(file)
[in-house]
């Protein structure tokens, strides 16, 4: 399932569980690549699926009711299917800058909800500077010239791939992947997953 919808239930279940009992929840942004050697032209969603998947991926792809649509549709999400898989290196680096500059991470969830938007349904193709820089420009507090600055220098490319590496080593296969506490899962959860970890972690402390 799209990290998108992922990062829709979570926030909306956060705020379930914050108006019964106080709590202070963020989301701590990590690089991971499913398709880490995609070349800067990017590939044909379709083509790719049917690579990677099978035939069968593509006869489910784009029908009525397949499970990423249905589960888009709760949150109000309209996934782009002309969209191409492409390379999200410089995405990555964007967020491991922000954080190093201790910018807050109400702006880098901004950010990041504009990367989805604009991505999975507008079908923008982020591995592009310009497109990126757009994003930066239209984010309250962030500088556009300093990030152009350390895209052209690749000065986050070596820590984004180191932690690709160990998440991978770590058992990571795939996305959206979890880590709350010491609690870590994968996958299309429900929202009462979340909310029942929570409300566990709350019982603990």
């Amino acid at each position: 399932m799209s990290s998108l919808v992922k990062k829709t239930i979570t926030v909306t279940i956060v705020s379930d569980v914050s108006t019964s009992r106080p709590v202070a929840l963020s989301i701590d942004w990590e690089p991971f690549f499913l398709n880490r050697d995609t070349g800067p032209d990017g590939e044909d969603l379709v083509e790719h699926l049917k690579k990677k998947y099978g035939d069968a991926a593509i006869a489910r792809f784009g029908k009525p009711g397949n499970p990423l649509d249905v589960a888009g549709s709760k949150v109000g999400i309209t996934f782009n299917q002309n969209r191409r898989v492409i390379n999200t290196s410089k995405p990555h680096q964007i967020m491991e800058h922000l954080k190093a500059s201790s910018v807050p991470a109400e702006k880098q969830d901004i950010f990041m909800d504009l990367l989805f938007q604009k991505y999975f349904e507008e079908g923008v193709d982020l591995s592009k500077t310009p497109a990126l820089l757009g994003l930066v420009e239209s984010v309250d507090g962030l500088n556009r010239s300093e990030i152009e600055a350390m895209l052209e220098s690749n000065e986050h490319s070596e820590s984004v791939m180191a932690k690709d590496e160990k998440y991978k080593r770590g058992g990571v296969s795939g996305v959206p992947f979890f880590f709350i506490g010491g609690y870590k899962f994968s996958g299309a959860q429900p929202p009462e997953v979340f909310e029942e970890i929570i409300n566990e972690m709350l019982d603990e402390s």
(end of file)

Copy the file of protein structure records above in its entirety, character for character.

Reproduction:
[in-house]
């Protein structure tokens, strides 16, 4: 399932569980690549699926009711299917800058909800500077010239791939992947997953 919808239930279940009992929840942004050697032209969603998947991926792809649509549709999400898989290196680096500059991470969830938007349904193709820089420009507090600055220098490319590496080593296969506490899962959860970890972690402390 799209990290998108992922990062829709979570926030909306956060705020379930914050108006019964106080709590202070963020989301701590990590690089991971499913398709880490995609070349800067990017590939044909379709083509790719049917690579990677099978035939069968593509006869489910784009029908009525397949499970990423249905589960888009709760949150109000309209996934782009002309969209191409492409390379999200410089995405990555964007967020491991922000954080190093201790910018807050109400702006880098901004950010990041504009990367989805604009991505999975507008079908923008982020591995592009310009497109990126757009994003930066239209984010309250962030500088556009300093990030152009350390895209052209690749000065986050070596820590984004180191932690690709160990998440991978770590058992990571795939996305959206979890880590709350010491609690870590994968996958299309429900929202009462979340909310029942929570409300566990709350019982603990």
């Amino acid at each position: 399932m799209s990290s998108l919808v992922k990062k829709t239930i979570t926030v909306t279940i956060v705020s379930d569980v914050s108006t019964s009992r106080p709590v202070a929840l963020s989301i701590d942004w990590e690089p991971f690549f499913l398709n880490r050697d995609t070349g800067p032209d990017g590939e044909d969603l379709v083509e790719h699926l049917k690579k990677k998947y099978g035939d069968a991926a593509i006869a489910r792809f784009g029908k009525p009711g397949n499970p990423l649509d249905v589960a888009g549709s709760k949150v109000g999400i309209t996934f782009n299917q002309n969209r191409r898989v492409i390379n999200t290196s410089k995405p990555h680096q964007i967020m491991e800058h922000l954080k190093a500059s201790s910018v807050p991470a109400e702006k880098q969830d901004i950010f990041m909800d504009l990367l989805f938007q604009k991505y999975f349904e507008e079908g923008v193709d982020l591995s592009k500077t310009p497109a990126l820089l757009g994003l930066v420009e239209s984010v309250d507090g962030l500088n556009r010239s300093e990030i152009e600055a350390m895209l052209e220098s690749n000065e986050h490319s070596e820590s984004v791939m180191a932690k690709d590496e160990k998440y991978k080593r770590g058992g990571v296969s795939g996305v959206p992947f979890f880590f709350i506490g010491g609690y870590k899962f994968s996958g299309a959860q429900p929202p009462e997953v979340f909310e029942e970890i929570i409300n566990e972690m709350l019982d603990e402390s």